BILL DeBLASIO – The New York city mayor’s campaign was widely mocked by his hometown press, and its late start allowed him to barely squeeze into the 20th spot for the debate. But in typical DeBlasio fashion, he elbowed his way into numerous conversations, interrupting as he went, in a manner that some commentators thought was obnoxious, but that’s typical DeBlasio. Still, he had a touching story about his African-American son and movingly recalled father, who suffered from PTSD, which led to his dad committing suicide. Like him or not, DeBlasio made sure that, even as a 20th place candidate, he figured into the news recaps last night.
AMY KLOBUCHAR – While Klobuchar didn’t produce a campaign-changing moment Wednesday night, she did fire off two great one-liners that did make all of the news recaps. When Washington Gov. Jay Inslee boasted that he was the only candidate on the stage who truly had advanced the ball on women’s reproductive rights, Klobuchar countered his mansplaining by reminding him “I just want to say there’s three women up here who have fought pretty hard for women’s right to choose.” Boom! And when the subject of Trump conducting foreign policy by tweet came up, Klobuchar cracked, “I don’t think we should conduct foreign policy in our bathrobe at five in the morning.” It was not a game-changer of a night for the Minnesota senator, but two great one-liners managed to keep her in the conversation the next day.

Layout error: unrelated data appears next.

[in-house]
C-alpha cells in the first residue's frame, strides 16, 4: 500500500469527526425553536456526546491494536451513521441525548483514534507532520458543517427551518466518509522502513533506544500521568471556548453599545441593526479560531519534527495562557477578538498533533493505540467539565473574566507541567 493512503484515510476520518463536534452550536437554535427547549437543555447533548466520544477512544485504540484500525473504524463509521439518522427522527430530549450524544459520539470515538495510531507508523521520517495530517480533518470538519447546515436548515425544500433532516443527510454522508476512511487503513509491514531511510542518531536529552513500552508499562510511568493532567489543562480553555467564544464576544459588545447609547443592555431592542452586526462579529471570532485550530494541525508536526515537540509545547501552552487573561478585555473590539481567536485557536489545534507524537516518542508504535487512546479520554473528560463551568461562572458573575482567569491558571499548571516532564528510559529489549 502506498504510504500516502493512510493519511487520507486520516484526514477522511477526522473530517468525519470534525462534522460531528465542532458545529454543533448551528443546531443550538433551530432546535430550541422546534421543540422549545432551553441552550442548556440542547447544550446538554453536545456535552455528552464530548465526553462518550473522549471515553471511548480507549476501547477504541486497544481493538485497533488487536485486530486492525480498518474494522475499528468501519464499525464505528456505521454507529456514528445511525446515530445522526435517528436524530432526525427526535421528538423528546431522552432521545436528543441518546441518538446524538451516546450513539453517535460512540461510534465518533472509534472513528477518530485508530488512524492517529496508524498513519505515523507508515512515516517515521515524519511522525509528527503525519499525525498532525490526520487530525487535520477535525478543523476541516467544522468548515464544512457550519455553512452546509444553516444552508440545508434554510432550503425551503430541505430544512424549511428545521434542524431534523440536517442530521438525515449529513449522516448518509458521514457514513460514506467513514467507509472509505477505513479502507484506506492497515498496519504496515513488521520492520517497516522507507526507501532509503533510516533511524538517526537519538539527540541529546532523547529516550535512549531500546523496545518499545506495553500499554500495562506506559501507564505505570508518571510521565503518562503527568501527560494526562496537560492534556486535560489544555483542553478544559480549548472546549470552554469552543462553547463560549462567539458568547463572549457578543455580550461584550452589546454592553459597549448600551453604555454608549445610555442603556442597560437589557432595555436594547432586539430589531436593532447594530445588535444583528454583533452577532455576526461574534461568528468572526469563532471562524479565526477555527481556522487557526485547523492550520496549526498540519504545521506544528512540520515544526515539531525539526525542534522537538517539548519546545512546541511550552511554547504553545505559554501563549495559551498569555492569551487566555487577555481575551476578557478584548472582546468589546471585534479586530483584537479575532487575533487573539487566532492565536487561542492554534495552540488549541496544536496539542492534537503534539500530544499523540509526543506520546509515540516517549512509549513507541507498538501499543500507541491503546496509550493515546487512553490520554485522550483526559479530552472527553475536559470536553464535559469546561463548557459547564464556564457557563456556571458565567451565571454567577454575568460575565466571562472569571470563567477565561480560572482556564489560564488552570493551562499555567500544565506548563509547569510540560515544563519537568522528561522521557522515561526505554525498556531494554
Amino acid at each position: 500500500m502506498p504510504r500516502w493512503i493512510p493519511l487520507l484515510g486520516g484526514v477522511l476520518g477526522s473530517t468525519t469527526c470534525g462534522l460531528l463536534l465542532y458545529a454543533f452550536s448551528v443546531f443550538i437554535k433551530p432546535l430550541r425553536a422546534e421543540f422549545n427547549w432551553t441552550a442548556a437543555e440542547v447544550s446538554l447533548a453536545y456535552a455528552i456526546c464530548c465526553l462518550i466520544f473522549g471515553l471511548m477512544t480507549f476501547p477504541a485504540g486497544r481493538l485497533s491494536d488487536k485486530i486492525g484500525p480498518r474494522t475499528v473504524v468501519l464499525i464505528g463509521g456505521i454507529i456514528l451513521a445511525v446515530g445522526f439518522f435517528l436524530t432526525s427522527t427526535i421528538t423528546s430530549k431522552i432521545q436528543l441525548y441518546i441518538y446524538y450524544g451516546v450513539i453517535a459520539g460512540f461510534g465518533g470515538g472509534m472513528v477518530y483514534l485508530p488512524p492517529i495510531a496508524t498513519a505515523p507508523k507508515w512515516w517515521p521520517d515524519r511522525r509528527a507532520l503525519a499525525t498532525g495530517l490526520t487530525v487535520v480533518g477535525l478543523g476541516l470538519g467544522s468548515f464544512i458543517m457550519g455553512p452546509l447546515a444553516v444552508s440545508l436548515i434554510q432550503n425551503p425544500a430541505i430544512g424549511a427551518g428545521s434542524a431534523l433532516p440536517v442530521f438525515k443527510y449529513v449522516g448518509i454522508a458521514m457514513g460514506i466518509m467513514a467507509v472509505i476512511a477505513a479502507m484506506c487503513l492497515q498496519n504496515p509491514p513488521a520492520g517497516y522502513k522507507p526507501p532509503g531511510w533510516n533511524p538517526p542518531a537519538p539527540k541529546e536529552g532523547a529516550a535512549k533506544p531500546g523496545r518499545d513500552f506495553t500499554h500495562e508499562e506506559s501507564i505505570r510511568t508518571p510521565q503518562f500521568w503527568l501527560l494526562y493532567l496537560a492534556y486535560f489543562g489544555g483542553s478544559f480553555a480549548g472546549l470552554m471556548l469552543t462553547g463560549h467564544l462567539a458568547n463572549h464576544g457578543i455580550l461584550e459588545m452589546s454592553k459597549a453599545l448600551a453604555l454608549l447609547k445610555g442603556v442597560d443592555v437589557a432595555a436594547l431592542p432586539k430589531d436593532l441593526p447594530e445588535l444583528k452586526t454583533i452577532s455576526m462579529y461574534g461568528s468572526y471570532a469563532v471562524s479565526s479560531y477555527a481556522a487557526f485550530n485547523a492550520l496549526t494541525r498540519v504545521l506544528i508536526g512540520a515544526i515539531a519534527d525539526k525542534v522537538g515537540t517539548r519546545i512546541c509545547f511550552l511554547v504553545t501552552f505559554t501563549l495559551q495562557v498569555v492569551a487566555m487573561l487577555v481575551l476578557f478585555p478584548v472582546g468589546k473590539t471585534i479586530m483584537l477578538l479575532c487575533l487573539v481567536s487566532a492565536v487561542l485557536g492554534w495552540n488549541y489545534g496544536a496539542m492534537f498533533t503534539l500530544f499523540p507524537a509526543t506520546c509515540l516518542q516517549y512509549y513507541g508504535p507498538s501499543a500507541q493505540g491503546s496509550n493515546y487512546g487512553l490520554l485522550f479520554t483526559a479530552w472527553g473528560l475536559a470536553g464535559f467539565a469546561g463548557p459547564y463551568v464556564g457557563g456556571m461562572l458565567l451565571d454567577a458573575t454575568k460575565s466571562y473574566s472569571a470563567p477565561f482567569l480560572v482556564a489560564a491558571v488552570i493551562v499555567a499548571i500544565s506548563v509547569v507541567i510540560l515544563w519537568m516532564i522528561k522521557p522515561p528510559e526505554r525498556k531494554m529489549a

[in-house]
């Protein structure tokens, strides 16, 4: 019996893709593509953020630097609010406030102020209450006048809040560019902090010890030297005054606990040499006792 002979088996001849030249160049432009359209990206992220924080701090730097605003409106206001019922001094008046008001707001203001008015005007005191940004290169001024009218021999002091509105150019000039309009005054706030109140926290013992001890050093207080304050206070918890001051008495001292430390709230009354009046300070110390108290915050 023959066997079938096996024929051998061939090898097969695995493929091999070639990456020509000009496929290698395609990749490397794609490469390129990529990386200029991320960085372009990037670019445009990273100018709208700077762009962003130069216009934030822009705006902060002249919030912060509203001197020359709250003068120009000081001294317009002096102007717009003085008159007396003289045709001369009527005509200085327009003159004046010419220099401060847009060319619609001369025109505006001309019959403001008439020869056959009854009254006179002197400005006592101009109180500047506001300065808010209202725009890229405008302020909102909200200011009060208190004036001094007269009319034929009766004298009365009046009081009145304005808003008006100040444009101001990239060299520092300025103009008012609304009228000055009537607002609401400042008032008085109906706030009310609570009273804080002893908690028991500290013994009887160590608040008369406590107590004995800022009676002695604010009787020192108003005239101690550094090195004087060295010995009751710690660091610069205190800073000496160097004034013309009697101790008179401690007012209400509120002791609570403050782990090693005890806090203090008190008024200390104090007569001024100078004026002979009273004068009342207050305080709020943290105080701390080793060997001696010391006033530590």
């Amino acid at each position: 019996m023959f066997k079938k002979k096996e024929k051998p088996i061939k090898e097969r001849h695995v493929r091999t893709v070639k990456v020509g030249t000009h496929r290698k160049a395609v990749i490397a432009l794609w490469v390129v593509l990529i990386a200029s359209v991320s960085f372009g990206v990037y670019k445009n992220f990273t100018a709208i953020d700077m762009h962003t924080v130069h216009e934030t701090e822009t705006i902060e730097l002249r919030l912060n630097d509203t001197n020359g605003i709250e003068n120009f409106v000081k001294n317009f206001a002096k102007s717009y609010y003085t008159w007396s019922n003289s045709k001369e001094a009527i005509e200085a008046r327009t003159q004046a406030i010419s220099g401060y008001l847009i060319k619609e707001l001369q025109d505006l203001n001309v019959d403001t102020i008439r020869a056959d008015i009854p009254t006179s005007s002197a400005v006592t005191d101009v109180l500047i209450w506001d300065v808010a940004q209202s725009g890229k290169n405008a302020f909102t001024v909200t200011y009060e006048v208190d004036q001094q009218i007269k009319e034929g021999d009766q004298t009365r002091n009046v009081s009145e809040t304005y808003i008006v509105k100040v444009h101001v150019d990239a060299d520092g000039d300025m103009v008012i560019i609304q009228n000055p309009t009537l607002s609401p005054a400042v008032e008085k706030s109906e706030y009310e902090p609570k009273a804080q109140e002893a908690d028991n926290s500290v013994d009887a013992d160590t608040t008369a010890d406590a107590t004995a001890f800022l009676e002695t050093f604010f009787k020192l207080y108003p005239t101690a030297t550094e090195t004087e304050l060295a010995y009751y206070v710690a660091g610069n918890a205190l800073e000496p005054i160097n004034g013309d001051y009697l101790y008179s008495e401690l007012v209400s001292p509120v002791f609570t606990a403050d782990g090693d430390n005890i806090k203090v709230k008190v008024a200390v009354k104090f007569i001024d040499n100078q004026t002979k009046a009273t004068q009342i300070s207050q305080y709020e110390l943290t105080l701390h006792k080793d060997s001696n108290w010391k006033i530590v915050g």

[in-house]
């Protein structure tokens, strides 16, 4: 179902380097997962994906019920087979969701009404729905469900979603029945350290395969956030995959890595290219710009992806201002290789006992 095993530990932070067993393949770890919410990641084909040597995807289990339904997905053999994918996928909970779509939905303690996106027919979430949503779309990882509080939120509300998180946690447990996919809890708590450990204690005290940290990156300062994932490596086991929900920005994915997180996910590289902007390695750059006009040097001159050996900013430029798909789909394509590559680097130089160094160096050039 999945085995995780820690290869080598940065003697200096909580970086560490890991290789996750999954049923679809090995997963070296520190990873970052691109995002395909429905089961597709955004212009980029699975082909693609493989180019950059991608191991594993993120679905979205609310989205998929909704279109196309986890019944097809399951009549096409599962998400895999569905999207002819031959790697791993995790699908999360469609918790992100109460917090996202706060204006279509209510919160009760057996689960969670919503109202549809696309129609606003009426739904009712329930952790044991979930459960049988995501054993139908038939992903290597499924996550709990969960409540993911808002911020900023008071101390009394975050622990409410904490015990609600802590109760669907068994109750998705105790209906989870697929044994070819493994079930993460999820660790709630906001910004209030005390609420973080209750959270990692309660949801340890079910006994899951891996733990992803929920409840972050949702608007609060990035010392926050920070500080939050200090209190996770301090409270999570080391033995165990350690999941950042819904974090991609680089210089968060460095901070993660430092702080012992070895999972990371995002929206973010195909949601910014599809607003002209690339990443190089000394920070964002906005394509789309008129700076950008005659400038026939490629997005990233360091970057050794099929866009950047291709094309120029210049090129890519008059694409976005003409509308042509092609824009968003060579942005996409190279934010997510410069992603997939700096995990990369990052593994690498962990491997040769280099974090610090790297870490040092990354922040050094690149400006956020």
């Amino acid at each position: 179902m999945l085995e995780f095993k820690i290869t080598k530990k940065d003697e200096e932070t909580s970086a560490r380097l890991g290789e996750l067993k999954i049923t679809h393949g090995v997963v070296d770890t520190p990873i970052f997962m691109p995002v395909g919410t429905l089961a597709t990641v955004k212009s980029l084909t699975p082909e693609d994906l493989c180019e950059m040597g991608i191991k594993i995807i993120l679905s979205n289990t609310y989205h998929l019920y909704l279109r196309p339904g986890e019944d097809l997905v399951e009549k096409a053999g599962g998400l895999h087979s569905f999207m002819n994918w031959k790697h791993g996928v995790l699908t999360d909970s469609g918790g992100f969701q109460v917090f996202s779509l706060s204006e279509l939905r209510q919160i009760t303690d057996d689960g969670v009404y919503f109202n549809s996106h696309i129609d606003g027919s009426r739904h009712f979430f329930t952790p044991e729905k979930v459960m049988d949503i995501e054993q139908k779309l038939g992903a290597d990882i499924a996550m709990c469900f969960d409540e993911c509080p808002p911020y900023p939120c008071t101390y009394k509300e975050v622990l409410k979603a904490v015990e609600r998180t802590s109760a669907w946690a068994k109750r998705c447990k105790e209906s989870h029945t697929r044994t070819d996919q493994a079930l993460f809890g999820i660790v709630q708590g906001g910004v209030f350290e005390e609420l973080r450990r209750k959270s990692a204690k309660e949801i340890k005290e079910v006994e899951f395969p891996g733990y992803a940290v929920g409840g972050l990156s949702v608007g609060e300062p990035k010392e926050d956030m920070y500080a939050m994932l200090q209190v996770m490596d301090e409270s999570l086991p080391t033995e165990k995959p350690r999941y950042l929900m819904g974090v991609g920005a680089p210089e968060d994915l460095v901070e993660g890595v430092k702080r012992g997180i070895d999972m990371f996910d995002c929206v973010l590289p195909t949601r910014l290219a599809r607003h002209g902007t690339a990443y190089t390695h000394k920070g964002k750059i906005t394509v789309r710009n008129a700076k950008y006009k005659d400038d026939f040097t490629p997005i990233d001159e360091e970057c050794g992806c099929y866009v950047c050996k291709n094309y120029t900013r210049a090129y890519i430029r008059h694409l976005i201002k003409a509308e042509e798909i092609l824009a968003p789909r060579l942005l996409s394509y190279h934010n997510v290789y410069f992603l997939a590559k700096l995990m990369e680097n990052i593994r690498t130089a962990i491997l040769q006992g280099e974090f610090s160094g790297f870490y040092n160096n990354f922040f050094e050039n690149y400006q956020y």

BETO O’ROURKE – The one-time wunderkind from Texas has seen his numbers fall in the past few months, and last night’s debate may only accelerate his decline. From answering his very first question on the economy in Spanish at first (an odd move right off the bat) to being told by fellow Texan Castro that he needs do to his homework if he wants to discuss immigration reform, it was a bad night for Beto, who came off as underprepared and under-informed, playing right into the doubts that many have that he’s a lightweight. There’s only one chance to make a first impression, and the congressman pretty much squandered it.
TULSI GABBARD – The Hawaii Representative made a strong pitch to be named Secretary of State in a Democratic administration as an isolationist, although that position is closer to Trump’s than to any Democratic candidate. But she’s got to figure out a better way to explain her anti-LGBTQ past, or else she’s going to have a major problem when primary votes begin to be counted.
CHUCK TODD and NBC NEWS – I’m usually a fan of Todd’s on “Meet the Press” but last night, he not only hogged the questioning, leaving precious little time to Rachel Maddow, a better questioner. But when the subject of gun safety came up, he seemed obsessed with trying to get at least one candidate to come out in favor of gun confiscation. When one wouldn’t rise to the bait, he’d move onto the next. Chuck’s game of “gotcha!” was puzzling to say the least and ultimately unproductive. By the way, NBC News has had months to prepare for this night, and the sound snafu at the beginning of the second hour was unfortunate at the very least and robbed the debate of much of its momentum.
Well, let’s see if NBC News can get the sound right tonight for the second debate, where we’ll see Biden, Sanders, Harris and Buttigieg go at it on NBC stations, including MSNBC and Telemundo at 9pm EDT/6pm PDT. Be there or be square!